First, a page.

India is a democracy but also has a political culture obsessed with legal technicalities. Few other countries have citizens who talk about their Constitution with such respect (though often not with knowledge) as Indians do. Currently the debate on Citizenship (Amendment) Act illustrates this. In my view whatever you may think of the CAA, it is hard to call it unconstitutional. It does not concern Indian citizens but refugees. The people opposing it suspect that it will be used in a discriminating way during the National Register of Citizens/National Population Register exercises. This is a conjecture which may yet turn out to be true but then it will be difficult to pin down where the violation of the Constitution occurs.
But India has another older tradition which is foundational for its democracy. This is the tradition established by Mohandas Gandhi during the non-cooperation movement — of law-abiding violation of the Law. Gandhiji practised open defiance of the law, accepting the consequent punishment. This implicitly accepted that the law was (in terms of the Colonial Rule) valid. Even so, it flouted rules of natural justice. Hence civil non-violent resistance was the weapon used.
Does this recounting of old history have any relevance today? Once again, a large though uncoordinated mass resistance movement across the country is defying the law. It grew up spontaneously after the police incursion on the Jamia Millia Islamia University campus for whatever reason. The spread of the movement especially after the Shaheen Bagh occupation has been spectacular. It may suit the government to blame one or the other opposition parties for having organised it. But we know that none of them has the imagination or the ability to organise any popular movement on this scale. What is more, wherever they are in power, their attitude to any dissent is to unleash their vigilante gangs or police. The ability to tolerate difference is largely absent from the culture of Indian political parties whenever they are in power. The CPM had Nandigram and the Congress the 1984 Sikh pogrom.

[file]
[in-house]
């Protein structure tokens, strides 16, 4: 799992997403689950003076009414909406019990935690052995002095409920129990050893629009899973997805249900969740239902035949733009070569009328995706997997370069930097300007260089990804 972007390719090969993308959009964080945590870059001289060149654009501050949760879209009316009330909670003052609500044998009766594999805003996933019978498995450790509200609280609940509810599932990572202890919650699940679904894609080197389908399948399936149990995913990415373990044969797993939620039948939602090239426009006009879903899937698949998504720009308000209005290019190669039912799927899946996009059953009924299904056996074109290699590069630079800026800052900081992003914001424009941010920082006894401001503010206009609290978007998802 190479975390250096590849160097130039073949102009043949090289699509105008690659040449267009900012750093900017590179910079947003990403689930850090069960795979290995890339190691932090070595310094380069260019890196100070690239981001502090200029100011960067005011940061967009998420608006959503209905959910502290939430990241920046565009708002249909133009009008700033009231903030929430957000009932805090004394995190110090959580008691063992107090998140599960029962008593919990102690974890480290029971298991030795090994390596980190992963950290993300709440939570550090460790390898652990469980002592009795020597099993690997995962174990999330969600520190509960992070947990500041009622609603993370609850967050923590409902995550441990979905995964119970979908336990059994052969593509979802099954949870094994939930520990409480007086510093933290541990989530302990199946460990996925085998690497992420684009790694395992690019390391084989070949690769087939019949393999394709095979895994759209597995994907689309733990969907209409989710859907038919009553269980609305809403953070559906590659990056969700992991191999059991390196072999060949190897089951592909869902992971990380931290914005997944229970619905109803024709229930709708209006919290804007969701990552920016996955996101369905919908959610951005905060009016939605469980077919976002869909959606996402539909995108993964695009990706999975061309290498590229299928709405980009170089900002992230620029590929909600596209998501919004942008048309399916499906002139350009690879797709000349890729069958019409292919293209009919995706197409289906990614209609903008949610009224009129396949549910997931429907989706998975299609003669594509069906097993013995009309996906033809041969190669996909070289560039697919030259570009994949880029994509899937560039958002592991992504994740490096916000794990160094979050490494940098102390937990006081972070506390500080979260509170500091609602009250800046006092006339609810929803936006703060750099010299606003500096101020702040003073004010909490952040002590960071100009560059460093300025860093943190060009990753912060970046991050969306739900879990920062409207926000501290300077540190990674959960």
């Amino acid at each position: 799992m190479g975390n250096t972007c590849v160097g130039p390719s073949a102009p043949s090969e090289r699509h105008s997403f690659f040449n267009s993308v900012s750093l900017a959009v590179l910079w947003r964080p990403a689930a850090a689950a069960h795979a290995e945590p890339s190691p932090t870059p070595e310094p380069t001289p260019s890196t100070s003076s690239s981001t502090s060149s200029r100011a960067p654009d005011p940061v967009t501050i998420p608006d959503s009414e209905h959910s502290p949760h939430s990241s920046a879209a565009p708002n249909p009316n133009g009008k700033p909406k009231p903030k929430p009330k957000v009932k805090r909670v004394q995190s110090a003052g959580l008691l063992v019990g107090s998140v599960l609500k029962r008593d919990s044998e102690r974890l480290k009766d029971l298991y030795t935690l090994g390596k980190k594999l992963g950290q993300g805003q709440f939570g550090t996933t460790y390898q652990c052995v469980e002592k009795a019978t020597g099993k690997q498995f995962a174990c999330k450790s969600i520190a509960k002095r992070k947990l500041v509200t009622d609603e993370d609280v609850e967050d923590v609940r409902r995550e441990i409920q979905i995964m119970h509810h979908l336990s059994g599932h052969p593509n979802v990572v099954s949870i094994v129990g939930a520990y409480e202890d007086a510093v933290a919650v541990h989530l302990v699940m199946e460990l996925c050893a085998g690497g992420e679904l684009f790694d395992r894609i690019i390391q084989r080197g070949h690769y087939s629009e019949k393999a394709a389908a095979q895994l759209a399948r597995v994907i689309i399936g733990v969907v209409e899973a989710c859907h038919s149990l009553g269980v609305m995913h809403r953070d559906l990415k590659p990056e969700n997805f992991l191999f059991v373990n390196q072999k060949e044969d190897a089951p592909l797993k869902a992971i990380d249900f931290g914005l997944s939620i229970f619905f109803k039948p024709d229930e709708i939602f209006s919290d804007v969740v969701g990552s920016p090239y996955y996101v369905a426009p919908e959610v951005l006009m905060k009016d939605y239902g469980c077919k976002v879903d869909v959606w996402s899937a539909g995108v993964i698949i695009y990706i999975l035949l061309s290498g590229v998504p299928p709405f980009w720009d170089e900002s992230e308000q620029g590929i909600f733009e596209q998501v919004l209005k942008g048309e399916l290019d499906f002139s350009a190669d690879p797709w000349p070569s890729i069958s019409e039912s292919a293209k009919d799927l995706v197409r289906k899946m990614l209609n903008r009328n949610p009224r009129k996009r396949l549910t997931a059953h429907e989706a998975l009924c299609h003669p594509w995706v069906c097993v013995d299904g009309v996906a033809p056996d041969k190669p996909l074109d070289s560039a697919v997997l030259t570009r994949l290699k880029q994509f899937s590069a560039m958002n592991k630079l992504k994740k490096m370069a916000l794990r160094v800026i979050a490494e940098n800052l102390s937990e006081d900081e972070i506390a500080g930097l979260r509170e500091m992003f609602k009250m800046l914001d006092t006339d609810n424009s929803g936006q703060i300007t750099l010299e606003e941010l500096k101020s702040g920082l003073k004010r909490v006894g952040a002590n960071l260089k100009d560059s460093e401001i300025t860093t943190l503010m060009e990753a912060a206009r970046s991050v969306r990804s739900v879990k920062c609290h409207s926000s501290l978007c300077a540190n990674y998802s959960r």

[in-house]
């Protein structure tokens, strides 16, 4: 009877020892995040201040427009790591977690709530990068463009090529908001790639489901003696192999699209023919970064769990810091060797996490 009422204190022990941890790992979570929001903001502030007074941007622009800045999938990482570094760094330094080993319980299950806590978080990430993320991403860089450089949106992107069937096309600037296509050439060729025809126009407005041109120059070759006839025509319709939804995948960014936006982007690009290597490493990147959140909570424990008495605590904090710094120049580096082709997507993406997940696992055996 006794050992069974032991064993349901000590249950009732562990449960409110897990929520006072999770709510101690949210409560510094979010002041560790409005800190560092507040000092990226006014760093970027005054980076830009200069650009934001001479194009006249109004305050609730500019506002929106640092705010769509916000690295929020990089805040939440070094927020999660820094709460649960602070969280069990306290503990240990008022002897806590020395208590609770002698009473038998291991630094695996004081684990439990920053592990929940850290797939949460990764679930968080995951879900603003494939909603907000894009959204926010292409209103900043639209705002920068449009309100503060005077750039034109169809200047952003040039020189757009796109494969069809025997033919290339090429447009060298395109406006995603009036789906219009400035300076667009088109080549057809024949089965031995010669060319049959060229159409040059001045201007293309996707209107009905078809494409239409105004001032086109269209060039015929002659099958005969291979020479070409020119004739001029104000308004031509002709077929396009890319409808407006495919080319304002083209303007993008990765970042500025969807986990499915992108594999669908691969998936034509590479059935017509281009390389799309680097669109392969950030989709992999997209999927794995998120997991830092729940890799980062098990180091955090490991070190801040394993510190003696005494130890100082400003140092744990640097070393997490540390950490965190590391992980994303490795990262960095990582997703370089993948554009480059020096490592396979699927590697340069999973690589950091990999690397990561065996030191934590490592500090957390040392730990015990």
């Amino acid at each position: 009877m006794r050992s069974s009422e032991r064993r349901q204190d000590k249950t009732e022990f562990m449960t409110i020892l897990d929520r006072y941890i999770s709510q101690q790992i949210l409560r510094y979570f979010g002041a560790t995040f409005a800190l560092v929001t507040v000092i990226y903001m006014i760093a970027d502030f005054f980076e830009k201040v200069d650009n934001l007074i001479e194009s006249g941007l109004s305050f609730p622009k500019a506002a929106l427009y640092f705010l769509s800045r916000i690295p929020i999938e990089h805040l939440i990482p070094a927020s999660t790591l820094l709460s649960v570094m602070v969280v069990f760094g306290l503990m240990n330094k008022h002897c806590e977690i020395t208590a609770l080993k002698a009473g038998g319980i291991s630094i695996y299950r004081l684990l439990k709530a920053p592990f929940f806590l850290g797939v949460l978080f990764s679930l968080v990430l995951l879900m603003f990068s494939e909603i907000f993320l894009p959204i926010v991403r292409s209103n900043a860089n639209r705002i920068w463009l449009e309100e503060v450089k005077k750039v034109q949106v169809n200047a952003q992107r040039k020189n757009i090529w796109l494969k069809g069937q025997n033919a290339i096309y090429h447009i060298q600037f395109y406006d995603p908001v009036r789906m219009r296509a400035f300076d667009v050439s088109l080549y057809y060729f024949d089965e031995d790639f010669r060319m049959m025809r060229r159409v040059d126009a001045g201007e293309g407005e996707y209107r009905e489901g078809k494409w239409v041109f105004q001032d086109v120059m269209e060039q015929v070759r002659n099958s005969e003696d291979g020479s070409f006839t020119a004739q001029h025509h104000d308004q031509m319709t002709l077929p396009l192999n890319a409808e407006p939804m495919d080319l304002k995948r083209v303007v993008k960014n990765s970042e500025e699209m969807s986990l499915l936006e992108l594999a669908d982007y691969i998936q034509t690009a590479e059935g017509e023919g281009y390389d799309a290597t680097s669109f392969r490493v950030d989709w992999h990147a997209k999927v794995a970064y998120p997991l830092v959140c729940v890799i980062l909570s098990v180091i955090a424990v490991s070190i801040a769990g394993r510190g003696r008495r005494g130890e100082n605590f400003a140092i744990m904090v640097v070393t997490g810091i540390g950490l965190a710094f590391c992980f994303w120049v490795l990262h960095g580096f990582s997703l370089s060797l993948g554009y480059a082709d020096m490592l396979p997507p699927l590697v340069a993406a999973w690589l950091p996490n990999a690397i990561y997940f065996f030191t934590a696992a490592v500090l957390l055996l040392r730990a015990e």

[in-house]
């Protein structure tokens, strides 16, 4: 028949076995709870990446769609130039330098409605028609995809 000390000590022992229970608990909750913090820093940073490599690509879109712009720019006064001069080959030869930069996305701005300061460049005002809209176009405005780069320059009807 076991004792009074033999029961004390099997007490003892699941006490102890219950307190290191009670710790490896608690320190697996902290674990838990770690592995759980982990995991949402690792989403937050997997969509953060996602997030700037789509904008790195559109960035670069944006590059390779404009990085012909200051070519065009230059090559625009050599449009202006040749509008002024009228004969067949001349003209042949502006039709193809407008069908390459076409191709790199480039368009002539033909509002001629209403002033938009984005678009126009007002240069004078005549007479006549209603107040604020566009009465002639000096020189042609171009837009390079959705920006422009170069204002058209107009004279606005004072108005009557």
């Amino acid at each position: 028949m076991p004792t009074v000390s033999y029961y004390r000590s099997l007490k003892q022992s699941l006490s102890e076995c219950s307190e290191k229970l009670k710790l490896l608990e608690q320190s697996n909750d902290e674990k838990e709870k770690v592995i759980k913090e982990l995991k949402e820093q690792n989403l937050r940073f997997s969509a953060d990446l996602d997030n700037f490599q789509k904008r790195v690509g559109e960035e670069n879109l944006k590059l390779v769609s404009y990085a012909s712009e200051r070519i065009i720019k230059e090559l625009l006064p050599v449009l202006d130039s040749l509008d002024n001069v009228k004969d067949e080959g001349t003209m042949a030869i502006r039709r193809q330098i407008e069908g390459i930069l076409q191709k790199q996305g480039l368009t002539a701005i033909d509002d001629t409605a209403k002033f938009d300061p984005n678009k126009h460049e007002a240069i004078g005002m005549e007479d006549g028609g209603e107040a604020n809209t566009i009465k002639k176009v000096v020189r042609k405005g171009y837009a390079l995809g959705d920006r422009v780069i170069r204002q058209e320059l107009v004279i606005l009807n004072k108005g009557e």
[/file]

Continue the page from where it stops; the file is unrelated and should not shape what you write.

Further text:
Because this is a political phenomenon not led by opposition political parties, there is a curious lack of response from the government. Maybe it is the Delhi elections which are making a direct approach difficult. But something is needed to break the tension.
Ideally, there should be dialogue between the government, including the BJP/ RSS leaders, and the demonstrating groups. But the demonstrators are unorganised. The leaders of the political opposition parties are not leading the movement but commenting from the sidelines. This requires someone whom all sides can trust to orchestrate the dialogue. As of now there is no one who can do it except Prime Minister Narendra Modi, but he has not been willing to engage with the citizens. He sees it as an opportunity to attack the opposition parties. This attributes more power and influence to the opposition parties than they really have. They are rivals for votes at elections but irrelevant to the issue at hand.
It would be easy for the government to reject dialogue with “law- breakers”, to use police and other security forces to get its way. Lives would be lost needlessly to prove the point that the government is within its power to restrain those breaking the law. It never works, protests will continue.
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